Once your work is published, dear author, it’s pretty much out of your hands. Readers will translate it into their own internal voice, or aloud, or if you’re lucky into another language altogether. They’ll read it alongside the news and in competition with their to-do list, or maybe in the company of reviewers, social media flashes, or conversation among peers. Being read might be an uncomfortable experience, or it might be a flattering one, but without it the work is incomplete.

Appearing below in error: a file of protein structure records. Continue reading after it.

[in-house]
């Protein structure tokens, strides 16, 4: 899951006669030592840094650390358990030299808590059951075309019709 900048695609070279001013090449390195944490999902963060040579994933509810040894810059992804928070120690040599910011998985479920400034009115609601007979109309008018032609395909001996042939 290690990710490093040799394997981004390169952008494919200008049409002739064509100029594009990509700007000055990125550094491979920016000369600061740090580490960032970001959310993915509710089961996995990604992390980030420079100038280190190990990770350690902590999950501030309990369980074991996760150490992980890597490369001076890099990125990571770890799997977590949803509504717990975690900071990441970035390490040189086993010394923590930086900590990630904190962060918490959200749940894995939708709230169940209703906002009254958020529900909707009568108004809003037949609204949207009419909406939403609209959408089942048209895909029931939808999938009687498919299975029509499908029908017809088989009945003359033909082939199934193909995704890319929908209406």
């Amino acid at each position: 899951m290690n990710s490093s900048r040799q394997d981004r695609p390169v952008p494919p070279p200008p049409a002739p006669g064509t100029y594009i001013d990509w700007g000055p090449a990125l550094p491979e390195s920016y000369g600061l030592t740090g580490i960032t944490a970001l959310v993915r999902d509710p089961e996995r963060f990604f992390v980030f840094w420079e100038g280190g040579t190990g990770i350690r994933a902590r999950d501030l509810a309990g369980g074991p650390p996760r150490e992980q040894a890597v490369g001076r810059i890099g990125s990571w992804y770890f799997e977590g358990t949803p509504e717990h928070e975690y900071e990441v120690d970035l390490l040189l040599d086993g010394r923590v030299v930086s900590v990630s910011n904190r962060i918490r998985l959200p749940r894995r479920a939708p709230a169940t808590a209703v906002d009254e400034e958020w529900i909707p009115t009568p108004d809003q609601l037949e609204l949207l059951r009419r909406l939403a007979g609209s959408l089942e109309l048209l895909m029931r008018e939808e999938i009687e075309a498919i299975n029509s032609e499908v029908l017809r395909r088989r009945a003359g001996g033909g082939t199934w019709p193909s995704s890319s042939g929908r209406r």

“All art traffics in some kind of translation,” Jennifer Grotz suggests in a poem midway through this issue, about a painting more than four hundred years old. It’s probably not worth thinking about this too much, but your work might also have to contend with time: What will it mean six months from now, a decade, a century, should we humans live to see another century? Earlier in the issue, essayist Matt Jones considers what happens to meaning over, say, ten thousand years, wondering, how can we communicate with the future?